Bradford Teaching Hospitals NHS Foundation Trust has migrated 1.7 million radiology studies to a vendor neutral archive after signing a five-year contract with BridgeHead Software.

Bradford was previously using an Agfa picture and archiving communications system supplied by Accenture, the local service provider under the National Programme for IT.

When the NPfIT contract was due to end, the trust opted for a short-term tactical extension of the Agfa PACS, and decided to migrate the data from the Accenture central data store to the new VNA.

Ian White, Bradford’s integration project manager, said that the decision to migrate the data to a VNA rather than to the proprietary-format PACS was difficult but will give it greater flexibility.

“We weighed it up and the trust decided it wanted to go down a strategic route, which means that we've now got our data stored in true DICOM format. We're disengaged from any particular supplier, and we have the option in the future to be able to switch application provider.”

Cindy Fedell, the trust’s director of informatics, said Bradford had chosen BridgeHead to supply the VNA partly because of its partnership with Dell, which has provided an enterprise-wide data storage infrastructure.

Fedell said the trust also believed BridgeHead understood the challenges of a data migration, having carried out the same process for Gateshead Health NHS Foundation Trust.

“We were after someone who had done a similar project before and understood the scale of what they were taking on.”

The trust completed the migration of 126 million DICOM images (amounting to 27 terabytes of data) from the CDS in December last year, working with BridgeHead, Accenture, Agfa and Dell.

The new VNA is spread across two data centres and all data is mirrored. The trust has three working copies of the data, two live copies and a backup, so any data errors are not replicated.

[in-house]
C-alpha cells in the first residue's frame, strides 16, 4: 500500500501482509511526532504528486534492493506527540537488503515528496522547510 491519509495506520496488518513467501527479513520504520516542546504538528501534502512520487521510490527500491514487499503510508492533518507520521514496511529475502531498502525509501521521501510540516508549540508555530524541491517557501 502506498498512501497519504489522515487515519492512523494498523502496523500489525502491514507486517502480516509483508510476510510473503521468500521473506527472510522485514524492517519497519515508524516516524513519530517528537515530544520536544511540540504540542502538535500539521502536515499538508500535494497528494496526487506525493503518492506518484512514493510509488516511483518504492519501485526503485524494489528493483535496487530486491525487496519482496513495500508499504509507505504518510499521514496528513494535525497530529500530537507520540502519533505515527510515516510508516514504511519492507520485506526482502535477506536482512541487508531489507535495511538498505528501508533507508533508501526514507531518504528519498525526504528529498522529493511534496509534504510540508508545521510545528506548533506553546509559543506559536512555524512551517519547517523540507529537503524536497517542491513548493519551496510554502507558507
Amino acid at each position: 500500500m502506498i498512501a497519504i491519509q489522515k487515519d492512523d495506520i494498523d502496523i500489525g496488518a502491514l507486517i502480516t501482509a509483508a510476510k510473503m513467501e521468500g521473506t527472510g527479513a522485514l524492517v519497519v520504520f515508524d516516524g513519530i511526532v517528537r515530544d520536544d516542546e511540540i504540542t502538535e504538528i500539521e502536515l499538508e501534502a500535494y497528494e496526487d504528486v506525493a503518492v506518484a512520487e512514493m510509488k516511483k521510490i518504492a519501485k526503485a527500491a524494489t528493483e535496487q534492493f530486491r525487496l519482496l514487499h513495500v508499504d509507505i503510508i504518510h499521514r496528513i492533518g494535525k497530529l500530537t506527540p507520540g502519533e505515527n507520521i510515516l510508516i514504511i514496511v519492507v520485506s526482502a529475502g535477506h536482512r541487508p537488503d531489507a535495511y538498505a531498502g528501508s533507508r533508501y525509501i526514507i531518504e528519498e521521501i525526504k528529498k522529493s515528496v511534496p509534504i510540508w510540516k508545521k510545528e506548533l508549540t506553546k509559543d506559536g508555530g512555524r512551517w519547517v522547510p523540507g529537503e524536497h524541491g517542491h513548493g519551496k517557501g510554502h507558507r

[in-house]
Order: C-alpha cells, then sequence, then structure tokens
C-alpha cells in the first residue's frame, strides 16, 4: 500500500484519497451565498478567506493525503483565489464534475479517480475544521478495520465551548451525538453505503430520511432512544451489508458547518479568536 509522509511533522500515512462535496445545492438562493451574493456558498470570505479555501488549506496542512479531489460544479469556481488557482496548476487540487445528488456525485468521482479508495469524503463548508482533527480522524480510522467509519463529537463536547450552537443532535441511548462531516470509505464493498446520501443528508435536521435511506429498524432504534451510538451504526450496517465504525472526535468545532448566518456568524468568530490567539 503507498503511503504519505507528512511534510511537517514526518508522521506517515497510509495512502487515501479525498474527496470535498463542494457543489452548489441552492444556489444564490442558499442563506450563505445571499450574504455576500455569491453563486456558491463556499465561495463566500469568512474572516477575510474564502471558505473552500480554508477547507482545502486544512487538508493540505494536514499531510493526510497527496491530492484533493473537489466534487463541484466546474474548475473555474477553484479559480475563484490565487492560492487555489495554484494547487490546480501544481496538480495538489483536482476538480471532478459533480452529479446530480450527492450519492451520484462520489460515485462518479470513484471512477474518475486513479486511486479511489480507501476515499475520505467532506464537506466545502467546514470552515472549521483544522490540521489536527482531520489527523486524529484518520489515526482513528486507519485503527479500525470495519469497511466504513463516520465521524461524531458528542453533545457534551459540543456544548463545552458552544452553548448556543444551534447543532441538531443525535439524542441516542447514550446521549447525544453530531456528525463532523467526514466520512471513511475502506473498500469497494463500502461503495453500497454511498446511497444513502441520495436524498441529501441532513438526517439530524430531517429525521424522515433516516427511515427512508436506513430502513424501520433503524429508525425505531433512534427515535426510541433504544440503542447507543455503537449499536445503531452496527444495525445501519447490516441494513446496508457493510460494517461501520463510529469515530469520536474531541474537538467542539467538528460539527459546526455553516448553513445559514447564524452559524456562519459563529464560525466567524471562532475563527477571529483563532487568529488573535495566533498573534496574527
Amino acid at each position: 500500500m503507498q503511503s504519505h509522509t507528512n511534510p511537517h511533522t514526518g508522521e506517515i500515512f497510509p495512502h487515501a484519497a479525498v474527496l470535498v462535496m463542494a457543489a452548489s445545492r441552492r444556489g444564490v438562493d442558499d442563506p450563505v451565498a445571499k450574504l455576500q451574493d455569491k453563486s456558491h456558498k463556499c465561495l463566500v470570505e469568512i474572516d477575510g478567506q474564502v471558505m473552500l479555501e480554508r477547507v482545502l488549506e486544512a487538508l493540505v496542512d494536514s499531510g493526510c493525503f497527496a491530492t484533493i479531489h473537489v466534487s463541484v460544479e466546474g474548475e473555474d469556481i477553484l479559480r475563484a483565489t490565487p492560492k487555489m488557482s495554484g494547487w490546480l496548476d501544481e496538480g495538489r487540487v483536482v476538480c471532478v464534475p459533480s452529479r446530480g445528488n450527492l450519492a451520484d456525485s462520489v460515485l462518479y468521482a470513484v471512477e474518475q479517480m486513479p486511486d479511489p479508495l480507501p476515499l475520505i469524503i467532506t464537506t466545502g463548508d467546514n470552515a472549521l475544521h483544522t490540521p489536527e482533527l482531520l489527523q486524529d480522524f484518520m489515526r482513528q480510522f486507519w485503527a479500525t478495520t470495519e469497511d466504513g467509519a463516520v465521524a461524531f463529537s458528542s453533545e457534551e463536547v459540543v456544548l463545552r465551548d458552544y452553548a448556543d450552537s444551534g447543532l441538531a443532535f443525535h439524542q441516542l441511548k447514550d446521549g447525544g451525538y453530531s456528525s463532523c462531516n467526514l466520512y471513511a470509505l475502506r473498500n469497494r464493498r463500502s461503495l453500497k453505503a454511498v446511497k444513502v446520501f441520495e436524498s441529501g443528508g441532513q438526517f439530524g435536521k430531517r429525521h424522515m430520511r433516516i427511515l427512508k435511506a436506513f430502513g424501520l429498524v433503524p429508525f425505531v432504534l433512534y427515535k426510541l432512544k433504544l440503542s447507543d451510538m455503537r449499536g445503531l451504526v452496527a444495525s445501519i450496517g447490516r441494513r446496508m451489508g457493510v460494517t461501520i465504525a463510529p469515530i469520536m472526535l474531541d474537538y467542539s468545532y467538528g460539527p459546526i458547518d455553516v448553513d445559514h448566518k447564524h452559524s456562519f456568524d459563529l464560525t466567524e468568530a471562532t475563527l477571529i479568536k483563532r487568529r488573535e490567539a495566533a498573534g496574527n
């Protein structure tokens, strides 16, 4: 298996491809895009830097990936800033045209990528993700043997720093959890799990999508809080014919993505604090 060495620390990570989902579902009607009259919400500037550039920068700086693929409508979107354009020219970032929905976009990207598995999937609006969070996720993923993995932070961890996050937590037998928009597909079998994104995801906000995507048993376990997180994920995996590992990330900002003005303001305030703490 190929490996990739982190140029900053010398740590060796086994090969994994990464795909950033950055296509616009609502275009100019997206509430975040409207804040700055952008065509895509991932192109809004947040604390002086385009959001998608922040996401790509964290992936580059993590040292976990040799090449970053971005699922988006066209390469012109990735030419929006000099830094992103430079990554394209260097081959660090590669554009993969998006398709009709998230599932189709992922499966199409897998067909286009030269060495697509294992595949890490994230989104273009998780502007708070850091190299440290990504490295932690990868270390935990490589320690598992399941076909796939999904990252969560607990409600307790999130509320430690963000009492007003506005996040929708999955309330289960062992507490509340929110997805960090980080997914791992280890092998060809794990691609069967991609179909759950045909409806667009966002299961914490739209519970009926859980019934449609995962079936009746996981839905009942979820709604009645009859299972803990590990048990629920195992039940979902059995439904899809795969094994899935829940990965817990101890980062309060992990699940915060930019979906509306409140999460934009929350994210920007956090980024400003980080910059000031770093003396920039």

While the images are now stored in the VNA, clinicians access them through the Agfa PACS. White said nothing has changed from the clinicians’ point of view aside from the speed of retrieval.

“The timescales for retrieving are substantially quicker than they have been in the past. When they were in the CDS, you could be waiting a number of minutes for a study to come back.”

Bradford intends to extend the use of its VNA to include images from other disciplines. It will begin by migrating its cardiology images from a GE Healthcare archive to the VNA, but it is also looking at bringing in images from ophthalmology, pathology and other disciplines.

White said that the trust would also consider using the VNA to store non-image data.

The success of such a large migration was partly down to strong direction from management, the ability of the commercial partners to work together and the adoption of a well-thought out plan, he said.

“We knew that moving at speed was critical. You've got to have a clear strategy for what you do in terms of bringing back in-house any images that are stored externally or archived in secure environments.”